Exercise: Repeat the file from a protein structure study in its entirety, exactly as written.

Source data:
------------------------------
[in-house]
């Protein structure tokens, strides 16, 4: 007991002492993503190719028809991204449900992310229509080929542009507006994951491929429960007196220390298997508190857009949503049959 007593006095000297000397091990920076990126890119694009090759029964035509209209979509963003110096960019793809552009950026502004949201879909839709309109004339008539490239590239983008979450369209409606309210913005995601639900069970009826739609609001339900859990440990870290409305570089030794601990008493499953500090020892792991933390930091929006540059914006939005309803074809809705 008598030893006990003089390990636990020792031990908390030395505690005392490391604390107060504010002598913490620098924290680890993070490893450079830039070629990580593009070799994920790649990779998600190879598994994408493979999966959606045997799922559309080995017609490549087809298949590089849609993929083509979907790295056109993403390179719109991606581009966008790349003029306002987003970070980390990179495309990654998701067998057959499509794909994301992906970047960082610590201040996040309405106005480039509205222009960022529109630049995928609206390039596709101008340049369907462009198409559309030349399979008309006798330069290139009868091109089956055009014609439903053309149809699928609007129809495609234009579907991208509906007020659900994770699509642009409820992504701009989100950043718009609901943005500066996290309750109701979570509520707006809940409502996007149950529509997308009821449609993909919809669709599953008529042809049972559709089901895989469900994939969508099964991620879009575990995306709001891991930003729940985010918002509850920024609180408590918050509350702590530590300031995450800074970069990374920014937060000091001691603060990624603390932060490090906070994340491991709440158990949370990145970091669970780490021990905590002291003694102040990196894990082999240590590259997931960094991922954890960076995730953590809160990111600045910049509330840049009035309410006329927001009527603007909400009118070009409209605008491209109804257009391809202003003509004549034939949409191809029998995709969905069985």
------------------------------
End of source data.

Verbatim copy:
[in-house]
């Protein structure tokens, strides 16, 4: 007991002492993503190719028809991204449900992310229509080929542009507006994951491929429960007196220390298997508190857009949503049959 007593006095000297000397091990920076990126890119694009090759029964035509209209979509963003110096960019793809552009950026502004949201879909839709309109004339008539490239590239983008979450369209409606309210913005995601639900069970009826739609609001339900859990440990870290409305570089030794601990008493499953500090020892792991933390930091929006540059914006939005309803074809809705 008598030893006990003089390990636990020792031990908390030395505690005392490391604390107060504010002598913490620098924290680890993070490893450079830039070629990580593009070799994920790649990779998600190879598994994408493979999966959606045997799922559309080995017609490549087809298949590089849609993929083509979907790295056109993403390179719109991606581009966008790349003029306002987003970070980390990179495309990654998701067998057959499509794909994301992906970047960082610590201040996040309405106005480039509205222009960022529109630049995928609206390039596709101008340049369907462009198409559309030349399979008309006798330069290139009868091109089956055009014609439903053309149809699928609007129809495609234009579907991208509906007020659900994770699509642009409820992504701009989100950043718009609901943005500066996290309750109701979570509520707006809940409502996007149950529509997308009821449609993909919809669709599953008529042809049972559709089901895989469900994939969508099964991620879009575990995306709001891991930003729940985010918002509850920024609180408590918050509350702590530590300031995450800074970069990374920014937060000091001691603060990624603390932060490090906070994340491991709440158990949370990145970091669970780490021990905590002291003694102040990196894990082999240590590259997931960094991922954890960076995730953590809160990111600045910049509330840049009035309410006329927001009527603007909400009118070009409209605008491209109804257009391809202003003509004549034939949409191809029998995709969905069985």